A study conducted by Zebra has concluded that knowledge of the Internet of Things is increasing. According to this survey, which involved 908 companies, 57% of companies in the sample have a well-defined roadmap for the adoption of IoT solutions. However, only 36% have currently implemented IoT within the organization. The remaining 62% are expected to adopt connected technologies soon.
This is encouraging, but the research also shows that more than 50% of the companies interviewed expect critical problems and obstacles in the process of adopting IoT solutions.
At TERTIUM Technology we have discussed this topic and we have concluded that four critical issues hold back a company from investing in and implementing the Internet of Things:
- Security: IoT devices run the risk of being subject to cyber-attacks. It is therefore necessary to adopt security and defence tools to safeguard the connected technologies from possible cyber threats that are becoming increasingly sophisticated and difficult to detect.
- Lack of skills: data emerging from the last World Economic Forum report shows that, soon, those building the IoT will require a high level of technical skill as well as multidisciplinary skills. For example, in the USA, the term STEM (Science, technology, engineering, mathematics) has been widely used in the education sector to identify the skills needed to navigate the world of new technologies such as Big Data. In Italy also, we have started to talk about the “Data Scientist” as a job of the future. This is an intermediary figure between the technician and the manager, able to analyze the data and transform it into information that is easy to reuse. Professionals will be required to cope with this wave of digital transformation. In this regard, Italian universities are trying to keep up with the digital revolution – in the 2017/2018 academic year the University of Udine launched a new Bachelor’s Degree in the Internet of Things, big data and web that will train future Industrial 4.0 specialists.
- Interoperability: The technological solutions on the market today are usually open systems. However, proprietary communication protocols and proprietary synchronization systems can also be found. In the latter case it is difficult and expensive, both in terms of time and money, to integrate the various IoT objects. Standardization of protocols and systems over time is necessary to create an integrated ecosystem and enable interoperability between the various IoT devices.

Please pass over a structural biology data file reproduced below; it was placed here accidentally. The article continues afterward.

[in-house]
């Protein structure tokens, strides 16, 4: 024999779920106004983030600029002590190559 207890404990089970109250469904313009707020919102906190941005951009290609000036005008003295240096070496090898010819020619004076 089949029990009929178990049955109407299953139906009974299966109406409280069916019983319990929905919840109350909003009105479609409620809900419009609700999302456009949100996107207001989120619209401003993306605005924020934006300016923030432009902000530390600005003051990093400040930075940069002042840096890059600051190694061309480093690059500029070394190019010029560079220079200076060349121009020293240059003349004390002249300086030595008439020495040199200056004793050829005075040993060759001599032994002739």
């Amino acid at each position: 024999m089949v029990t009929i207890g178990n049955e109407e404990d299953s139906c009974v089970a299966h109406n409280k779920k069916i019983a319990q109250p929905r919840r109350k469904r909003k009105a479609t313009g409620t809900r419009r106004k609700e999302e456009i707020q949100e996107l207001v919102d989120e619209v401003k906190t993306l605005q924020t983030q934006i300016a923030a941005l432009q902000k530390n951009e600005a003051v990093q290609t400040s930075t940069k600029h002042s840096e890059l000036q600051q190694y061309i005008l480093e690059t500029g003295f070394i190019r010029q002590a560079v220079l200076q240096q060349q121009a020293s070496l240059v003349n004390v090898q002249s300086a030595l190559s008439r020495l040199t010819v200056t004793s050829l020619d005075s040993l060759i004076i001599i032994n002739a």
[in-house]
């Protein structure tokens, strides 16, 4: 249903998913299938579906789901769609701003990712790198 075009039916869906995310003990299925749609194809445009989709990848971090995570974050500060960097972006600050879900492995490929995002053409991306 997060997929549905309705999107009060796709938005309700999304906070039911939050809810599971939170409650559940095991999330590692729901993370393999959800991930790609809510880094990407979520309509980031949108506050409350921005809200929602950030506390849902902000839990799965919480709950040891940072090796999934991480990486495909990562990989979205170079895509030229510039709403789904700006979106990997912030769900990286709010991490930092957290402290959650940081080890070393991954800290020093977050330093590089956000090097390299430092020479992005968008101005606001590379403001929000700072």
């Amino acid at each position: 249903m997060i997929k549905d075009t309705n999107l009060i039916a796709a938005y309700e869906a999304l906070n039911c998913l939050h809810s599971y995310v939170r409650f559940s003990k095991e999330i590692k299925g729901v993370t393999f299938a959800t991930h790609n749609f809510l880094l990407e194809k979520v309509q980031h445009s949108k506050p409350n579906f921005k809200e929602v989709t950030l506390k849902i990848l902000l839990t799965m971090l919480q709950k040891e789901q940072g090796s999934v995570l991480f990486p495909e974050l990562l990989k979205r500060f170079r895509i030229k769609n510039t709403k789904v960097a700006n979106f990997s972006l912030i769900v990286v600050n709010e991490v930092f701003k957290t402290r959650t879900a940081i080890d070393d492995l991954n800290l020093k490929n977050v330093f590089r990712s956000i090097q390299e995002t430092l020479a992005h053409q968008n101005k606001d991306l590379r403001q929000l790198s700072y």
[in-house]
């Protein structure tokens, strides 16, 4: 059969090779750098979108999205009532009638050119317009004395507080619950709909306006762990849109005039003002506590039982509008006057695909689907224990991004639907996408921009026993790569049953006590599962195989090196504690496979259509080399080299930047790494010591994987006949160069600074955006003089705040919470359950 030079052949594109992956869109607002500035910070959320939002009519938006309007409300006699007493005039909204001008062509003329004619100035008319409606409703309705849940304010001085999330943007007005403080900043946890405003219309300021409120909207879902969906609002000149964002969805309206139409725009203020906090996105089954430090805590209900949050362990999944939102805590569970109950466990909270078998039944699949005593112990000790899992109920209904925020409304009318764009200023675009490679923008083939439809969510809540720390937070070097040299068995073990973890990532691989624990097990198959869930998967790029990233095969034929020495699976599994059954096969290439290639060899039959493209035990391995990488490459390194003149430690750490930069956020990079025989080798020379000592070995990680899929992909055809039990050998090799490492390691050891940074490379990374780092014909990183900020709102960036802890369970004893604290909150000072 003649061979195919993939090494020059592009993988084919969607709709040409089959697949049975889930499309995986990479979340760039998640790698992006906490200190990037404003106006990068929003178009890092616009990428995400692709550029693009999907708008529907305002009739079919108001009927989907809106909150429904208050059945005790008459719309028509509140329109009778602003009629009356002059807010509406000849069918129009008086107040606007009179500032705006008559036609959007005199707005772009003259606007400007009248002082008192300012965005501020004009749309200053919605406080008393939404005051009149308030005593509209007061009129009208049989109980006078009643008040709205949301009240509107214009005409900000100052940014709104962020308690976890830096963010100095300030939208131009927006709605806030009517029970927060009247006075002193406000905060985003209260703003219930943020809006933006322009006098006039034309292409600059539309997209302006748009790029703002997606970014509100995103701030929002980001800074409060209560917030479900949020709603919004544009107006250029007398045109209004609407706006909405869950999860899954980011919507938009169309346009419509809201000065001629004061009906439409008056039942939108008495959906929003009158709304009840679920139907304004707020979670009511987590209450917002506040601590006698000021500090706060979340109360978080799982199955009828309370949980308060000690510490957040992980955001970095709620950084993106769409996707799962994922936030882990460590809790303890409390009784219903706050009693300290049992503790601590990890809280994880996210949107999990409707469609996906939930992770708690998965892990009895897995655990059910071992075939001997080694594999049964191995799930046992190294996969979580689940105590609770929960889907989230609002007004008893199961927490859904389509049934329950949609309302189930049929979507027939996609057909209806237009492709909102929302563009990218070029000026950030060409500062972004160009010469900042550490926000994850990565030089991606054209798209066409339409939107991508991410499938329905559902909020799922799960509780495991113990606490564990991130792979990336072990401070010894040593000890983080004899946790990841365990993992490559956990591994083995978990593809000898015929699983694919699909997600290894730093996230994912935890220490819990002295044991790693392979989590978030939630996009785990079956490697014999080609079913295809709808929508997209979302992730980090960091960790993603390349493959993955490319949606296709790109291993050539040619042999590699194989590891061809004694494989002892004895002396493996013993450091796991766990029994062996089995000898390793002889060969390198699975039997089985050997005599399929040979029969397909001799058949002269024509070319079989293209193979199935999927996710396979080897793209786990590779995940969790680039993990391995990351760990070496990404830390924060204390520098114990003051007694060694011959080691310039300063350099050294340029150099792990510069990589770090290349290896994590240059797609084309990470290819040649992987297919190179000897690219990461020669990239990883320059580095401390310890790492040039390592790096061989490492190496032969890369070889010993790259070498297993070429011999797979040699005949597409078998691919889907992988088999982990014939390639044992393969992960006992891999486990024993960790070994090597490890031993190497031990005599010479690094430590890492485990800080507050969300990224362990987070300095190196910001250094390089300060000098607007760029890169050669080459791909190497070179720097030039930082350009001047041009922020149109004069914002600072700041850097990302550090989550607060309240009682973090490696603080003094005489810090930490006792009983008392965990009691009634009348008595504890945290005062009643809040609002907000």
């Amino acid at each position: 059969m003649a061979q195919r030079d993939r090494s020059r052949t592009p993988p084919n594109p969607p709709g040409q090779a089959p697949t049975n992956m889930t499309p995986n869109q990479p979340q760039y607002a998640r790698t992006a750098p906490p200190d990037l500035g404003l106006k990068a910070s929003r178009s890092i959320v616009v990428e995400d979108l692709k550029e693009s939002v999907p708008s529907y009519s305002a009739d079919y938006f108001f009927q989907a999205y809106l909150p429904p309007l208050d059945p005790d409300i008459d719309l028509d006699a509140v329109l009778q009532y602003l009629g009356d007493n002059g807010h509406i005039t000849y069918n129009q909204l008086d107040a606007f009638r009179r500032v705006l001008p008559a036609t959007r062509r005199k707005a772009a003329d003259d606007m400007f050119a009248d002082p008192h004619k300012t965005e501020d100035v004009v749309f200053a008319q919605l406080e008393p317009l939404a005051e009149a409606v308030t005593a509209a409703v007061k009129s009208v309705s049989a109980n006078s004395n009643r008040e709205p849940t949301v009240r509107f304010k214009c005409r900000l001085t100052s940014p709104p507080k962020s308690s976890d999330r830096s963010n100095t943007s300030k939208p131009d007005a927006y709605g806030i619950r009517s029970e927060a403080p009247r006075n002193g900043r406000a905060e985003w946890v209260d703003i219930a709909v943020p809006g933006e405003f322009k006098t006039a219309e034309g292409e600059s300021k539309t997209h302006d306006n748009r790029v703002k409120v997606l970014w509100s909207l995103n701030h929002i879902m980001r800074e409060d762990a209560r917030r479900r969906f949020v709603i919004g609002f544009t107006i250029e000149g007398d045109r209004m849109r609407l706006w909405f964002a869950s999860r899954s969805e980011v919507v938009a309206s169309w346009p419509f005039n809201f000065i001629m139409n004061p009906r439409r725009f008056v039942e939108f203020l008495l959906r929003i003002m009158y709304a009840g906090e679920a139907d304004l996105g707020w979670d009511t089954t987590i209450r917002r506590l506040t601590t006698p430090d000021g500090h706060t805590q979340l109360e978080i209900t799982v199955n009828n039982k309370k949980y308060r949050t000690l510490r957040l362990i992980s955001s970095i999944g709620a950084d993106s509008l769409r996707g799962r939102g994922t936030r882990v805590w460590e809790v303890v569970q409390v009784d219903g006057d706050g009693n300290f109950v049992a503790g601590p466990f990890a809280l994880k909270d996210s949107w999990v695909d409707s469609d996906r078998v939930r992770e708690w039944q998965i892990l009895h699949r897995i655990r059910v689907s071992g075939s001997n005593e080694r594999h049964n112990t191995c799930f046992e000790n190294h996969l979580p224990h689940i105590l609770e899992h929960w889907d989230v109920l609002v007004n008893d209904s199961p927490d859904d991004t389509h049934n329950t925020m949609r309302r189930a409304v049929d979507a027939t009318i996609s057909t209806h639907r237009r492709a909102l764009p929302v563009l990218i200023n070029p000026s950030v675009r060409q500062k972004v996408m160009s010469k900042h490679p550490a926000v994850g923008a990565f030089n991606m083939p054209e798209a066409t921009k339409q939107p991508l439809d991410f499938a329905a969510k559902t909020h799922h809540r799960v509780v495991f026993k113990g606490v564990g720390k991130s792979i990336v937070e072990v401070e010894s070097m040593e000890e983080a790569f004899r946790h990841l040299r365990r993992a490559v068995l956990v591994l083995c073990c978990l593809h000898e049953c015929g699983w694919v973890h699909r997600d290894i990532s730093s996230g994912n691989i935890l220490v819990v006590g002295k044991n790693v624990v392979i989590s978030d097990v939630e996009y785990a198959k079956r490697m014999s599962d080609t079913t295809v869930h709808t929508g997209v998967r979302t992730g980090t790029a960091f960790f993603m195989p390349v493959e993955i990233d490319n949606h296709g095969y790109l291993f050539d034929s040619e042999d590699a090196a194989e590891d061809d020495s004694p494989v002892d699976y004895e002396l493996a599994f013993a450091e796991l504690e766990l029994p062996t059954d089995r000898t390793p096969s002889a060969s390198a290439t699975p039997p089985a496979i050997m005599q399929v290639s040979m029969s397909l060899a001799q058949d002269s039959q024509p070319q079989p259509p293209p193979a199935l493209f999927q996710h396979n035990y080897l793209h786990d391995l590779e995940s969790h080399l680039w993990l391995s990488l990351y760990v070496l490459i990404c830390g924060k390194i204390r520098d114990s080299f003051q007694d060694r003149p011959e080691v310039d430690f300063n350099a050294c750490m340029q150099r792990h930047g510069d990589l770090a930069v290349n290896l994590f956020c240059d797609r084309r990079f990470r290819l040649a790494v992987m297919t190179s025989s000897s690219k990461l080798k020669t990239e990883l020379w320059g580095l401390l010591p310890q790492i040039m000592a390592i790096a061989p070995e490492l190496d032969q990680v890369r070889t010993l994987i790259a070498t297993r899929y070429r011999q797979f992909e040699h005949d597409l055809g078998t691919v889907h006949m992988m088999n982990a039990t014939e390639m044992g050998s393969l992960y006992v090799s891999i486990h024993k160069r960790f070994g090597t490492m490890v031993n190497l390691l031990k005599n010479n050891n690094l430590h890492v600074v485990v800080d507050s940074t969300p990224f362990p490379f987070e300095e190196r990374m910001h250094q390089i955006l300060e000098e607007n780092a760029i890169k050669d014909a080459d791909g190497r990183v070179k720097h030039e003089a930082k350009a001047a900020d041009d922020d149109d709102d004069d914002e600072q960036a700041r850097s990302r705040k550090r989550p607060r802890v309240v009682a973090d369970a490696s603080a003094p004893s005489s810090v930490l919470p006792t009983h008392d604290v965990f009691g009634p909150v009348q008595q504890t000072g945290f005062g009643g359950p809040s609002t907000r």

- Traditional business model: The digital economy has huge potential that has not been exploited until now, capable of transforming business models in a profound way. To seize this opportunity, companies should become more digitally mature: most of their hidden competitive advantage is found in the data available to them but this is very rarely collected, organized and processed to derive maximum value from it. According to some estimates, only 1% of the data produced by companies is used by them. In short, to obtain maximum added value, it is necessary to rethink the business model from a digital perspective.
Many studies carried out on this topic also include costs as a possible obstacle to the adoption of IoT solutions. In our opinion, taking account of the benefits that can be obtained from the data collected through IoT, companies should not use cost as an excuse for not implementing connected objects. Over the last few years, the market prices of the elements – sensors and application parts – which constitute an IoT device have significantly reduced. While the cost of the sensors has fallen, it is also possible to find good quality gateways at affordable prices. As far as platforms are concerned, this is also a market that offers attractive solutions at a competitive cost.